A Day in the Life: Optical Fabrication

Published: Aug. 15, 2020 at 6:46 PM CDT
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FORT SILL, Okla. (TNN) - We are back with our series on Fort Sill: A Day in the Life. This week, 7News reporter, Hunter McEachern, learned about the Optical Fabrication Lab on Fort Sill, which makes prescription glasses not only for the Army, but other military branches, as well.

Prescriptions are constantly coming into the single vision lab from all over the world, but it’s no problem for the crew at Reynolds Army Health Clinic.

“Once we get this, this tells us exactly what we’re going to do and LMS transmit all that doctor’s information to this readable format for us. This tells what frame we need, what lenses we need.This is one of the few labs that’s 100% polycarbonate. All our lenses are polycarbonate lenses. We try to give the soldiers and airmen the maximum protection for their eyes,” said Anthony Townes, the Ft. Sill Optical Fabrication Lab Manager.

Once they get the lenses and frames together, they unwrap the lenses and make sure what is pulled is correct to the tray.

Next, they block the lenses with this little piece of plastic. The machine then takes that information and ensures the prescription is correct on the lens.

Once they are all blocked, they’re off to another machine for cuts.

“This is going to cut it to the shape of the lens. That same computer already told each machine what frame it’s going to be,” said Townes,

The next steps are deblocking and inserting the lens into the frames... to ensure a proper fit.

And from there, mounting and a final inspection.

“Just giving it a last minute polish, double checking the prescription, making sure everything looks right,” said Specialist Byron Farnsworth, the Optical Fab Lab Production Specialist. “We’ll scan it out from our system, and then going from here, kind of the final product, it’s gotten cleaned, it’s gotten inspected. Everything looks right. We just put the finishing touch on it.”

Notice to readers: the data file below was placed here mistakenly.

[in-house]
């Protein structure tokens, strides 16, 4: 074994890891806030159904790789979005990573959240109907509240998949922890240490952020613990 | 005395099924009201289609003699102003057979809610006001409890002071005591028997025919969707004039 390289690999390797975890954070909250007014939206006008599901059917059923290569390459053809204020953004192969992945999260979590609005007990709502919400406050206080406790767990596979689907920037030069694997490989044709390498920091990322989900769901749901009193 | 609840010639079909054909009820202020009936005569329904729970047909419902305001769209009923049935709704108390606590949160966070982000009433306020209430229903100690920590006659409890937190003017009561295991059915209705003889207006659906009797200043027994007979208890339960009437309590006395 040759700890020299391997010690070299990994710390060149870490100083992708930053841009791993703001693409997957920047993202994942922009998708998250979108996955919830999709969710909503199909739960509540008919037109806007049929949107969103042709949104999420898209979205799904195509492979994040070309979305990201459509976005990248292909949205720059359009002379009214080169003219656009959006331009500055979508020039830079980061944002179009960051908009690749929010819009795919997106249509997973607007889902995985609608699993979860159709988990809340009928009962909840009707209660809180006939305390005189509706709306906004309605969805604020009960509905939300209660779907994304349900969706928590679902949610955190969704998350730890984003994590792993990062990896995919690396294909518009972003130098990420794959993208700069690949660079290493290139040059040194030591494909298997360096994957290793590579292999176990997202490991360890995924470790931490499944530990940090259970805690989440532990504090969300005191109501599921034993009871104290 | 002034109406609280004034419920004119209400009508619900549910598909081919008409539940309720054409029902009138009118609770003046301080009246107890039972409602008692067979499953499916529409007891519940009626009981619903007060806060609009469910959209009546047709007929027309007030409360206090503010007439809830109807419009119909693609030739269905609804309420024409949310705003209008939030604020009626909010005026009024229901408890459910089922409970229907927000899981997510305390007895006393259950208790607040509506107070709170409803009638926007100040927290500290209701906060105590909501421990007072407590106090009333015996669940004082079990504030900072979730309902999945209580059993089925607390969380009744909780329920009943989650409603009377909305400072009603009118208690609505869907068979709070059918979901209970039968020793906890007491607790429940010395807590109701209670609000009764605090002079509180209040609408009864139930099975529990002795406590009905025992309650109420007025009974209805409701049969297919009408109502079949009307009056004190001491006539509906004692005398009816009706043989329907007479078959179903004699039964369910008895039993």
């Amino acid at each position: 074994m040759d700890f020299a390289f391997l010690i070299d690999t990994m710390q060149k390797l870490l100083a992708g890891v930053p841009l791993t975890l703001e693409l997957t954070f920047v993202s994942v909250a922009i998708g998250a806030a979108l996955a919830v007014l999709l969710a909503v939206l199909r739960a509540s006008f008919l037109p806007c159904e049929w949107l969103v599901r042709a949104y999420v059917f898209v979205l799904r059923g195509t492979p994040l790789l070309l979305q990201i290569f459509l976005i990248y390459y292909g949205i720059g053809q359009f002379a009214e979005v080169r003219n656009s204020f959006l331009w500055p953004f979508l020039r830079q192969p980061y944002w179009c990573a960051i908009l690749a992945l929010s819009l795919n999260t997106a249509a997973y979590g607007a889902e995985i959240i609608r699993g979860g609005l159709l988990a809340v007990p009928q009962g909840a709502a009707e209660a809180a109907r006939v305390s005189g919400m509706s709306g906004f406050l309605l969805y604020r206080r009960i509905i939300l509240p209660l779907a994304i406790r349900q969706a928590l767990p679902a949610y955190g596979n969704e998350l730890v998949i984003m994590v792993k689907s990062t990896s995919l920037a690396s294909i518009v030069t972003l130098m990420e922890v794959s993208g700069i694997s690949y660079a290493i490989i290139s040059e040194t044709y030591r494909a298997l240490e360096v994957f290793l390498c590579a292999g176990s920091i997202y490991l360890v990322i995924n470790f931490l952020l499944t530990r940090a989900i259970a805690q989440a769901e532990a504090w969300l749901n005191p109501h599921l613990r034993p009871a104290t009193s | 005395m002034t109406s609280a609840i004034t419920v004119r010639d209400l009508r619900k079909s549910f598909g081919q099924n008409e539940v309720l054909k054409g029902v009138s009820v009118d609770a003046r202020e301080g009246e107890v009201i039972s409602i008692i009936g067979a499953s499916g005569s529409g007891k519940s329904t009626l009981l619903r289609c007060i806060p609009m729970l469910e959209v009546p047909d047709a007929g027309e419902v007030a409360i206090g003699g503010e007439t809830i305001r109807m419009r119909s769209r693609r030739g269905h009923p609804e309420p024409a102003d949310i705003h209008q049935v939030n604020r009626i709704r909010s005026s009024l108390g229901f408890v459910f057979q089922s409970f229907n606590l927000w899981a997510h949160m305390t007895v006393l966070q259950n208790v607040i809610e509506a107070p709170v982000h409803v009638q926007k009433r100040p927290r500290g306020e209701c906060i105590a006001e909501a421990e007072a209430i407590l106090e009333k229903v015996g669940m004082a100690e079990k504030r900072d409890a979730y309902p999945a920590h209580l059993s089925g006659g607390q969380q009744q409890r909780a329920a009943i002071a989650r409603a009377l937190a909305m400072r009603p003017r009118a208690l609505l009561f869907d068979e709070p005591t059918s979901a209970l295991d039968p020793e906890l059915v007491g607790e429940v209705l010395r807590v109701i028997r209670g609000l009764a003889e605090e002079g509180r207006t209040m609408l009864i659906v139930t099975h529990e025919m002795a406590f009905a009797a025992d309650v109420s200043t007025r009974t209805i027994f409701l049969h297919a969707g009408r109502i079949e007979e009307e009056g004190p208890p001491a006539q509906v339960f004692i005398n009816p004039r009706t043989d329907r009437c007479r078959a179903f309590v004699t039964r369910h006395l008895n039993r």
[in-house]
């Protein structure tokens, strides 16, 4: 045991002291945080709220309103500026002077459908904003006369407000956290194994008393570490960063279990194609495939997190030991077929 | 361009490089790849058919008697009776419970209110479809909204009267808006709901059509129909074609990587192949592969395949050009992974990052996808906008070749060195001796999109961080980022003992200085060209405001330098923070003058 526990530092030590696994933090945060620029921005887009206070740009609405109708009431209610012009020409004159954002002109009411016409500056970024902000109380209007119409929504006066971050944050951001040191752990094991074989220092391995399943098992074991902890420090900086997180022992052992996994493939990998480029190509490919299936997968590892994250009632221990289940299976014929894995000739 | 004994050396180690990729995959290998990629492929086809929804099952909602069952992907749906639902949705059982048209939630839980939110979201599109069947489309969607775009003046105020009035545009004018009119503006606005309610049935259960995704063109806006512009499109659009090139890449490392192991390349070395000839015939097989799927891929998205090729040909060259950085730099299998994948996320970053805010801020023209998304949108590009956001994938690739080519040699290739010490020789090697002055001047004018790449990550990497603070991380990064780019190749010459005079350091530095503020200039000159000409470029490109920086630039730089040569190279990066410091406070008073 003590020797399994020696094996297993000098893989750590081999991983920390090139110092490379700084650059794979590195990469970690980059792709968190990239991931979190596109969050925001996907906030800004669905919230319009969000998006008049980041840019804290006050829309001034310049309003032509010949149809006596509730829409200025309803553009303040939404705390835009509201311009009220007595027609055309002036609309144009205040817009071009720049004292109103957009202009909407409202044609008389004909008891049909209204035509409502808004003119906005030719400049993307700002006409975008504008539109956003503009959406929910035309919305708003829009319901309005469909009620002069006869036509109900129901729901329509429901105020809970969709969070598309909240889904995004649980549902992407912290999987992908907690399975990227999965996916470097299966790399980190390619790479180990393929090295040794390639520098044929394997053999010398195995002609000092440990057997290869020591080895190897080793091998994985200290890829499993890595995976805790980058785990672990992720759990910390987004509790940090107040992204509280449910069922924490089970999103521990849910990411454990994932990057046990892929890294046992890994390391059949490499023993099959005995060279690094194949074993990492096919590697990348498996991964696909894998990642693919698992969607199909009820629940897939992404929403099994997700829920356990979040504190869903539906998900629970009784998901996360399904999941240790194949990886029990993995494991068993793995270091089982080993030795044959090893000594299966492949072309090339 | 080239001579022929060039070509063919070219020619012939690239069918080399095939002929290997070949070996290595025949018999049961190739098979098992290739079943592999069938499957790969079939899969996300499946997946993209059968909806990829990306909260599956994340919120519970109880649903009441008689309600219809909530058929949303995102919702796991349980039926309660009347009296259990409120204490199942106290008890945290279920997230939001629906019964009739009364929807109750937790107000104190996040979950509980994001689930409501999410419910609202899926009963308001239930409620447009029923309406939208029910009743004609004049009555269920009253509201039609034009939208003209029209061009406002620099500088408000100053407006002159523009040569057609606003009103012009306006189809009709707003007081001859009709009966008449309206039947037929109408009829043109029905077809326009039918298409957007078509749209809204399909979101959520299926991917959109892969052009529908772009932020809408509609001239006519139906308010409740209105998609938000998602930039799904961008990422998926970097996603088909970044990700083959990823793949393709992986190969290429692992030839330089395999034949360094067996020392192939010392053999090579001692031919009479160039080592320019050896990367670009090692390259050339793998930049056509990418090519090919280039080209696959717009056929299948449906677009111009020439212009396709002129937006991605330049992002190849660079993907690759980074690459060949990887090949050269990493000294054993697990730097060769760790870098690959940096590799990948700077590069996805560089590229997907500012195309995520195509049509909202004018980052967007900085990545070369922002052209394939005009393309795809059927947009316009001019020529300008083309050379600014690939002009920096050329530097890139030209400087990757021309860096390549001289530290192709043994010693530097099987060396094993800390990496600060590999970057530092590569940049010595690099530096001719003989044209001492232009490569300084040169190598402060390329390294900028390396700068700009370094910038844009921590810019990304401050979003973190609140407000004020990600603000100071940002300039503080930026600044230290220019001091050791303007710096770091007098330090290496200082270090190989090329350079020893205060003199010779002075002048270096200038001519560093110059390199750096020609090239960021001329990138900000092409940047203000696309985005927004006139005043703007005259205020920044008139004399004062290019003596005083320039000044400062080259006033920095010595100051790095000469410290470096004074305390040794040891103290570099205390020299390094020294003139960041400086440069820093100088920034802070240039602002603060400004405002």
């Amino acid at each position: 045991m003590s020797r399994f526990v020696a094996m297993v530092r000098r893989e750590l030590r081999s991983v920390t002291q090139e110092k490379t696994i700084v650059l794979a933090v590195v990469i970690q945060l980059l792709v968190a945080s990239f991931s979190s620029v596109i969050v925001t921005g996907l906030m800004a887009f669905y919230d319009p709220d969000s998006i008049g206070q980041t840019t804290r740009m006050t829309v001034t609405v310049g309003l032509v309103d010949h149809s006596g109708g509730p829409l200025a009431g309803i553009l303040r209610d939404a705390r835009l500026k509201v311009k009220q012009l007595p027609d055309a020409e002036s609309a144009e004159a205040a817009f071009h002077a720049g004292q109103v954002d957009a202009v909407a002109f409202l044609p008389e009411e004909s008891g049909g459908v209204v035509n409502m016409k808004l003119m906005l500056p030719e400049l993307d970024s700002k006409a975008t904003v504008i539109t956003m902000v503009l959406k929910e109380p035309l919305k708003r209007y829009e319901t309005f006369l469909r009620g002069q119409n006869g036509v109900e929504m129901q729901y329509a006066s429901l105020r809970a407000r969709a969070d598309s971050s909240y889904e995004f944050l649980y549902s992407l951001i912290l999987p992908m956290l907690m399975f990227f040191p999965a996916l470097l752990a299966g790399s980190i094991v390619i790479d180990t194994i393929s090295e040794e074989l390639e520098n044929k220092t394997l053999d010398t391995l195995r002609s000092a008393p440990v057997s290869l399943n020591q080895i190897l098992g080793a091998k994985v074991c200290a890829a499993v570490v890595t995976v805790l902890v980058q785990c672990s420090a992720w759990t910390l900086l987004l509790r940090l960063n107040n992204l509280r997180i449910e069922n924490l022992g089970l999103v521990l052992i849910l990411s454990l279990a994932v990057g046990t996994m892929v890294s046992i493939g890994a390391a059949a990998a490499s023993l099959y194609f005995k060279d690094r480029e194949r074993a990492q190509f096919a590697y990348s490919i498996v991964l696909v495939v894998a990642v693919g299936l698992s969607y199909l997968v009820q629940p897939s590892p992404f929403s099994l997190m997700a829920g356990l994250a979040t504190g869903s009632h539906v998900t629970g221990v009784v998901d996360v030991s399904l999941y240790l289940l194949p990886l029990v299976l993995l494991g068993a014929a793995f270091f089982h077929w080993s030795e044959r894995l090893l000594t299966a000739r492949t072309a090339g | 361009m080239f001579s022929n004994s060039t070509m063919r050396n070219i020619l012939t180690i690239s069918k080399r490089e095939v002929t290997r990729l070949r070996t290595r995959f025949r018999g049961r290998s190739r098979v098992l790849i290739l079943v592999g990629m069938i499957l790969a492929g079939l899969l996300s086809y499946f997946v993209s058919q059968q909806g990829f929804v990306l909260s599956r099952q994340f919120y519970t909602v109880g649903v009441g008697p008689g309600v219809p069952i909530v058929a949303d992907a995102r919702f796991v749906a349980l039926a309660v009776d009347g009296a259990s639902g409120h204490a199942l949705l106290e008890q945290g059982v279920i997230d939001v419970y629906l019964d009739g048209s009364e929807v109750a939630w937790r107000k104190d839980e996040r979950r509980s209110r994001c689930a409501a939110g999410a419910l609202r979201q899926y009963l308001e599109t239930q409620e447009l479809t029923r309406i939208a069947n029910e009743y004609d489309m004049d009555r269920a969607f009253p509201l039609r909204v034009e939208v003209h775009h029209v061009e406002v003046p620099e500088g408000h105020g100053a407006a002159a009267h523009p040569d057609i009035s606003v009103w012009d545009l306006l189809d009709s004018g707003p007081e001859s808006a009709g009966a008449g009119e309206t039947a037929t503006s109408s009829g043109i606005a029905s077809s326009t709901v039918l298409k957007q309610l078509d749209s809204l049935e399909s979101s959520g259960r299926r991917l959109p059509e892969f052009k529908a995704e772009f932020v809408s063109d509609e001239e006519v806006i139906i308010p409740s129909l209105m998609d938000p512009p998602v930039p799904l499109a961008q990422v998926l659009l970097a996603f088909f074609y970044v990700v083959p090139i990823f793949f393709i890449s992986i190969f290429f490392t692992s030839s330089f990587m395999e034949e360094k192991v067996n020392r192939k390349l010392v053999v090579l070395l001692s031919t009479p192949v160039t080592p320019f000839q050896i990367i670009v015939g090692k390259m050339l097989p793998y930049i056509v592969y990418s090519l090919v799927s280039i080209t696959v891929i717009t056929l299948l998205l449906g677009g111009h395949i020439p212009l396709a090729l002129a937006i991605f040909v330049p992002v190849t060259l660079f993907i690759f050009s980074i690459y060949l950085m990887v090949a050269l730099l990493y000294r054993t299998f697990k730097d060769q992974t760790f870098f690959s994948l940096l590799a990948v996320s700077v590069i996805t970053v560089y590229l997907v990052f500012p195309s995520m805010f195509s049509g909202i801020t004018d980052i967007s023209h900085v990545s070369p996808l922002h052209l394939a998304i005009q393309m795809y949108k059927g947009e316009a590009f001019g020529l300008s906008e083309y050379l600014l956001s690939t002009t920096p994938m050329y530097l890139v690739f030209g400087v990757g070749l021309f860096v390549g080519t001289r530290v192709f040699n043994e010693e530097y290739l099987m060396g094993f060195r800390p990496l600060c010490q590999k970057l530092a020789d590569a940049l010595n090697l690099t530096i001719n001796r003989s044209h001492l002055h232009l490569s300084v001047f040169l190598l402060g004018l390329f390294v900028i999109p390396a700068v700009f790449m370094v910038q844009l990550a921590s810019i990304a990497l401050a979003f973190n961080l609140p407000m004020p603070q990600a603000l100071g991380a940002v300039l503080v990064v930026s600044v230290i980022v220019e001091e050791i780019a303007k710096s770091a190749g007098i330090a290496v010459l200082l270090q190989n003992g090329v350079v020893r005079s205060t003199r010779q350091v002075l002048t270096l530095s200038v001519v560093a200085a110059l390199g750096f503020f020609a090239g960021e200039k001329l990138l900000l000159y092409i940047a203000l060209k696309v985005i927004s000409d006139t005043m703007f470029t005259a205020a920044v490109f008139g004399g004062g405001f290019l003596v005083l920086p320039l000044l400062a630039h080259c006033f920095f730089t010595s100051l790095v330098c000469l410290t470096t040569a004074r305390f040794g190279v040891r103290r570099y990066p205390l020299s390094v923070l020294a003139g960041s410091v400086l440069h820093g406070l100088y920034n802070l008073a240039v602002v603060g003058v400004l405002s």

The eye wear is then separated into its proper bin, and mailed out.

“Obviously training being our priority, we can turn around our glasses within a few days. Standard as far as anywhere between a week to two weeks is what we try to really press for to get glasses in and out of our lab,” said Specialist Farnsworth.

The lab is not only timely, but efficient.

“We do anywhere between, if all the machines are running and we’re fully staffed, we can push out about 300 a day,” said Townes.

The lab staff say they take pride in their work, knowing that they are making an impact.

“It’s a very unique, very skilled job. You know, we always talk that we provide the sight to fight for the Army behind the scenes for our front line soldiers and our soldiers that are providing care throughout our clinic here at Reynolds, as well,” said Specialist Farnsworth.

In addition to the prescription glasses that double as safety glasses, the optical fabrication lab also makes all kinds of eye wear, like lenses for different masks utilized by the Army.

Tune in next week for our final story in our A Day in the Life series. We’ll be showing you what it’s like to work with Fort Sill’s historic Half Section.

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